For Immediate Release:
Thursday, December 17, 2020
Laura Brewer (919) 716-6484
RALEIGH – Attorney General Josh Stein today sued Google over its search monopoly. Specifically, Attorney General Stein alleges that Google has used anticompetitive exclusionary contracts and conduct to illegally maintain a monopoly over search engines and related advertising markets. As a result, Google has deprived internet users of competition that would have provided greater choice, innovation, and better privacy protections.
“Just being big isn’t the problem,” said Attorney General Josh Stein. “But when a company uses its size to thwart competition – and in the process, deny North Carolinians the advances and benefits that would come from healthy competition – I will take action. We allege that Google has used its massive size and dominant position to maintain its monopoly, and we are asking the court to repair the market for search on behalf of the millions of North Carolinians who rely on search engines.”
The lawsuit alleges that Google:
- Uses exclusionary agreements and other practices to limit the ability of rival general search engines and potential rivals to reach people. This conduct cements Google as the go-to search engine on computers and mobile devices.
- Harms users of its search-advertising management tool, SA360, by promising that it would not favor Google search advertising over that of competing search engines such as Bing. Instead, Google favors advertising on its own platform, inflating its profits to the detriment of advertisers, consumers, and competitors.
- Discriminates against specialized search sites – such as those that provide travel, home repair, or entertainment services – by depriving them access to prime real estate among its search results because these competing sites threaten Google’s revenue and dominant position.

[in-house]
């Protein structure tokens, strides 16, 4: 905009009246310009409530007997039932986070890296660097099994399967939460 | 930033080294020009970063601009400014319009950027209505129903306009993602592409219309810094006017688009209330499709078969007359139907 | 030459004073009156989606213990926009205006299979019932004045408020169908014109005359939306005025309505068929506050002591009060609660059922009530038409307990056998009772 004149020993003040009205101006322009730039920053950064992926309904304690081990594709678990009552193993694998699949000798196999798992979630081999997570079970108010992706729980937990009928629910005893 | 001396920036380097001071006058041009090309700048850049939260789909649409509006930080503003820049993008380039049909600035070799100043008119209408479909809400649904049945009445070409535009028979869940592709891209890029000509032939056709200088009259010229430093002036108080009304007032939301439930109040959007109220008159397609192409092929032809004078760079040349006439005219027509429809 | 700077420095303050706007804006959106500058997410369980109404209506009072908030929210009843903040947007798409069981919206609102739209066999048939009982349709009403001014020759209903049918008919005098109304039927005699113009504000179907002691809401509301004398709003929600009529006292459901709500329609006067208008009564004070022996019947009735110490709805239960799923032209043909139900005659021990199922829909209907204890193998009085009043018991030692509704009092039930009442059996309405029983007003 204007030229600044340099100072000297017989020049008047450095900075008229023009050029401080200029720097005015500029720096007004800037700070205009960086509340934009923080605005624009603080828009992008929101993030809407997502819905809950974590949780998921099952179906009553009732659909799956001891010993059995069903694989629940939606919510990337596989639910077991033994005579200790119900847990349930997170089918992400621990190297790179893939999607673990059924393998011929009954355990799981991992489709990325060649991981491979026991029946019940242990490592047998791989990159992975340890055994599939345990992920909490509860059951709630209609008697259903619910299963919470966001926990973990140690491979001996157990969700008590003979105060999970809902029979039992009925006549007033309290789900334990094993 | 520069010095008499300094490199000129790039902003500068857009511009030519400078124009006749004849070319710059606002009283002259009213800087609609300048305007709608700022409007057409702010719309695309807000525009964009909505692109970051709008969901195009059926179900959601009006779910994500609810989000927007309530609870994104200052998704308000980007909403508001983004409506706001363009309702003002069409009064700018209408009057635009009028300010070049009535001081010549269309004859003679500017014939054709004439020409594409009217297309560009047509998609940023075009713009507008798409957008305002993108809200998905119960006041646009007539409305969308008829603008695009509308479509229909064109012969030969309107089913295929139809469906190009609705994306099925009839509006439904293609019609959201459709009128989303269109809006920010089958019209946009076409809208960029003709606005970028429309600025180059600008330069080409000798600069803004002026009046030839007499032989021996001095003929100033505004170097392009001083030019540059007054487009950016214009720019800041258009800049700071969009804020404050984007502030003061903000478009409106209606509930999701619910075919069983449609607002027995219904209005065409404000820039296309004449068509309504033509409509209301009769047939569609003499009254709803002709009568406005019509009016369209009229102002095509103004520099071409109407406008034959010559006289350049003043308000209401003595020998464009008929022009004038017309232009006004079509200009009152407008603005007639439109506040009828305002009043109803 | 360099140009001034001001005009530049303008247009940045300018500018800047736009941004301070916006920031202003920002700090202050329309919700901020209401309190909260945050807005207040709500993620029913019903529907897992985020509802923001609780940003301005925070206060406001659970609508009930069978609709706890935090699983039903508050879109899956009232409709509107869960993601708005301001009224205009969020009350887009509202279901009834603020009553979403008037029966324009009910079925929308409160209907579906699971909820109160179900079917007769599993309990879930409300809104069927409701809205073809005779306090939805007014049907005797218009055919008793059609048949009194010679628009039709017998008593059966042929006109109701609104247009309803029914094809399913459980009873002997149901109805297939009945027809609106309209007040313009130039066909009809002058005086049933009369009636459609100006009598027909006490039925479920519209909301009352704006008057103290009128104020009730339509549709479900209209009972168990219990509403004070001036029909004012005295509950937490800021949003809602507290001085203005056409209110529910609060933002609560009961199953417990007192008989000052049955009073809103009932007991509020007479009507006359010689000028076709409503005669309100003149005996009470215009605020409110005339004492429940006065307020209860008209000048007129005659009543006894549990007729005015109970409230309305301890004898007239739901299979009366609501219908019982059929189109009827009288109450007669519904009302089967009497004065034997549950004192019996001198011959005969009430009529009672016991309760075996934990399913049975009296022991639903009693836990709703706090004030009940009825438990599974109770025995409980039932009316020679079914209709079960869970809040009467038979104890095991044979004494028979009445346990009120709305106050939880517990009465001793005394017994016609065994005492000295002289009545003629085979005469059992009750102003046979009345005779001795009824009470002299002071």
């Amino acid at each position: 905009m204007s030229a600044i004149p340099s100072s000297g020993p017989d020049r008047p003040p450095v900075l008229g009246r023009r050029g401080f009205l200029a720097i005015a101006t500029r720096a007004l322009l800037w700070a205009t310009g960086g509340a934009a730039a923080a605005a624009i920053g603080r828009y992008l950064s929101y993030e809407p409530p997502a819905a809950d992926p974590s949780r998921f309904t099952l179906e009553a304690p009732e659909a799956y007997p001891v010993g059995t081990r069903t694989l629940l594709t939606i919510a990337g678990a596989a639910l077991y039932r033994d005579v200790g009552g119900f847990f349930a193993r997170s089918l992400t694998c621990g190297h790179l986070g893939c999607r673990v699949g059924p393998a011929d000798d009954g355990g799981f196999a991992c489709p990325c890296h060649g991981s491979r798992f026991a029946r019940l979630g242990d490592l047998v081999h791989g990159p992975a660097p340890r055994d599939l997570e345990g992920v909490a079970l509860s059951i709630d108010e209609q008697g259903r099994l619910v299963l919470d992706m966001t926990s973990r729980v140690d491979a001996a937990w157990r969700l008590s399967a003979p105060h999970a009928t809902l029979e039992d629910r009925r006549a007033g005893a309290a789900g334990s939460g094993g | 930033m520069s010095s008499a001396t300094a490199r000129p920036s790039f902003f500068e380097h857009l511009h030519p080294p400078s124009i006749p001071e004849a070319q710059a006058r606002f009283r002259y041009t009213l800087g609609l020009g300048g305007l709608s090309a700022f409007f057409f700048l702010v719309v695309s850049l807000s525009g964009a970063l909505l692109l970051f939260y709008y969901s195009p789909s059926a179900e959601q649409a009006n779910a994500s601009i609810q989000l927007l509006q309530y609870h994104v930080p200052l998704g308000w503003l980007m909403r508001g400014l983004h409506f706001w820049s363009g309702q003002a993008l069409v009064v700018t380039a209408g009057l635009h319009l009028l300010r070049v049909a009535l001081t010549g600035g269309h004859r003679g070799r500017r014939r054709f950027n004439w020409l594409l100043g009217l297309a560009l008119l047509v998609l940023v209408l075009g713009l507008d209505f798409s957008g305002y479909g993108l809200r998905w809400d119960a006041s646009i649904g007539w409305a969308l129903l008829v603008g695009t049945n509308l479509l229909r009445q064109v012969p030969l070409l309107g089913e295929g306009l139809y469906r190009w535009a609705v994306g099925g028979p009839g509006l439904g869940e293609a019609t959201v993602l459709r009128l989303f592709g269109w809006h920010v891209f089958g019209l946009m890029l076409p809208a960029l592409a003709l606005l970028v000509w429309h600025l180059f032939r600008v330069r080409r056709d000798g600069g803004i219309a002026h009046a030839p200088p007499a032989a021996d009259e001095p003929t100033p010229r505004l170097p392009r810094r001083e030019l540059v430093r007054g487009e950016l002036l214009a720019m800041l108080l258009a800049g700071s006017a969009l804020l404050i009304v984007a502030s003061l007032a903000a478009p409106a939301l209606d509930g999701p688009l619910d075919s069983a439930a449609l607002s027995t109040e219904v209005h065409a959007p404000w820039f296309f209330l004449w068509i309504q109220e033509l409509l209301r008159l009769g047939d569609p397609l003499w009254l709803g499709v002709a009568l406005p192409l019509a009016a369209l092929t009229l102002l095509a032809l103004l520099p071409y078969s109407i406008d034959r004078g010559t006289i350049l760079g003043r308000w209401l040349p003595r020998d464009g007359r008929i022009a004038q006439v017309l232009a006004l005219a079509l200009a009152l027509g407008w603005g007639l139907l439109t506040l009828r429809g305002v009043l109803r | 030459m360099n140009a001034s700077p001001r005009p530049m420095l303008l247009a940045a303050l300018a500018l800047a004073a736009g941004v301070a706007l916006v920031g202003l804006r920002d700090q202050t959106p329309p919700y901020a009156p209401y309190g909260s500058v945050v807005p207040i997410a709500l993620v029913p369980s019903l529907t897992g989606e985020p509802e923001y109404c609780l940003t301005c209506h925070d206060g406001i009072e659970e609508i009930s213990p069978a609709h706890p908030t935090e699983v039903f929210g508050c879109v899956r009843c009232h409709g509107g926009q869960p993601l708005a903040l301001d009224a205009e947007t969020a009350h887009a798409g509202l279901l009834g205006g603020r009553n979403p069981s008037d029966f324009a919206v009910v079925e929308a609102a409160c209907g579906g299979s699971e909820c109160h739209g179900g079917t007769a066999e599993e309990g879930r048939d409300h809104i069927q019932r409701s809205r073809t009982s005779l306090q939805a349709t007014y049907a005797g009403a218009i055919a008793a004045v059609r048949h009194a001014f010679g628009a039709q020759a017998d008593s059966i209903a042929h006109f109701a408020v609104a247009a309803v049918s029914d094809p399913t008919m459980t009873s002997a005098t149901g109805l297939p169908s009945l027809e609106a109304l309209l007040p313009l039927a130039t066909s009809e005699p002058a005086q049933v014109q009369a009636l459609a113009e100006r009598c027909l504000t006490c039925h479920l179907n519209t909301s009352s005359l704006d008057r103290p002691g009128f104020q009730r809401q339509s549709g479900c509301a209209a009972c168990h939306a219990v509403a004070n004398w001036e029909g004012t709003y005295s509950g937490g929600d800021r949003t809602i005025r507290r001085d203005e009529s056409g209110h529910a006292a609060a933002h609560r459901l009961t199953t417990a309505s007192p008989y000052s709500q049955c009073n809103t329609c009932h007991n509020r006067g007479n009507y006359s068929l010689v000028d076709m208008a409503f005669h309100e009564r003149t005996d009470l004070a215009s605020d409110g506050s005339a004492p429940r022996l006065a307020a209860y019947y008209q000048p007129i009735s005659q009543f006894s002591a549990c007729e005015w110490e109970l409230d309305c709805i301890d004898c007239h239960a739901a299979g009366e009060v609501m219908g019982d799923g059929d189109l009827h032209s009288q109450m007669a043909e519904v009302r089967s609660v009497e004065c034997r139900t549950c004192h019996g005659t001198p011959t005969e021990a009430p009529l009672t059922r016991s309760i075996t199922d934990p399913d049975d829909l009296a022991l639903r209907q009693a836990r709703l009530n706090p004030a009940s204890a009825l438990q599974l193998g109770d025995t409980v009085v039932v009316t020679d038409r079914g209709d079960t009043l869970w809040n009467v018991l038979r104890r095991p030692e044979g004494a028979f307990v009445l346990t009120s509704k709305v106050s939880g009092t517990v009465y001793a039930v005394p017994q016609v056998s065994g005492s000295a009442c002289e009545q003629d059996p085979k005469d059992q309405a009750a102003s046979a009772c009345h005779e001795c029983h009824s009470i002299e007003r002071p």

The attorneys general argue that more competition in the general search engine market would benefit people by improving privacy protections and providing more targeted, better results. Competitive general search engines also could offer better quality advertising and lower prices to advertisers.
The lawsuit requests that the court halt Google’s illegal conduct and restore a competitive marketplace. The states also seek to unwind any advantages that Google gained as a result of its anticompetitive conduct, including divestiture of assets as appropriate. Finally, the court is asked to provide any additional relief it determines appropriate, as well as reasonable fees and costs to the states.
The complaint was filed in the U.S. District Court for the District of Columbia, in conjunction with a Motion to Consolidate seeking to combine the states’ case with the pending U.S. DOJ case. The states’ complaint is consistent with the lawsuit filed by the U.S. Department of Justice on Oct. 20, which alleged that Google improperly maintains its monopoly power in general search and search advertising through the use of exclusionary agreements.
Attorney General Stein helped to lead this lawsuit as a member of the states’ executive committee. The full bipartisan coalition includes attorneys general from Arizona, Colorado, Iowa, Nebraska, New York, Tennessee, Utah, Alaska, Connecticut, Delaware, Hawaii, Idaho, Illinois, Kansas, Maine, Maryland, Massachusetts, Minnesota, Nevada, New Hampshire, New Jersey, New Mexico, North Dakota, Ohio, Oklahoma, Oregon, Pennsylvania, Rhode Island, South Dakota, Vermont, Virginia, Washington, West Virginia, Wyoming, the District of Columbia, and the territories of Guam and Puerto Rico.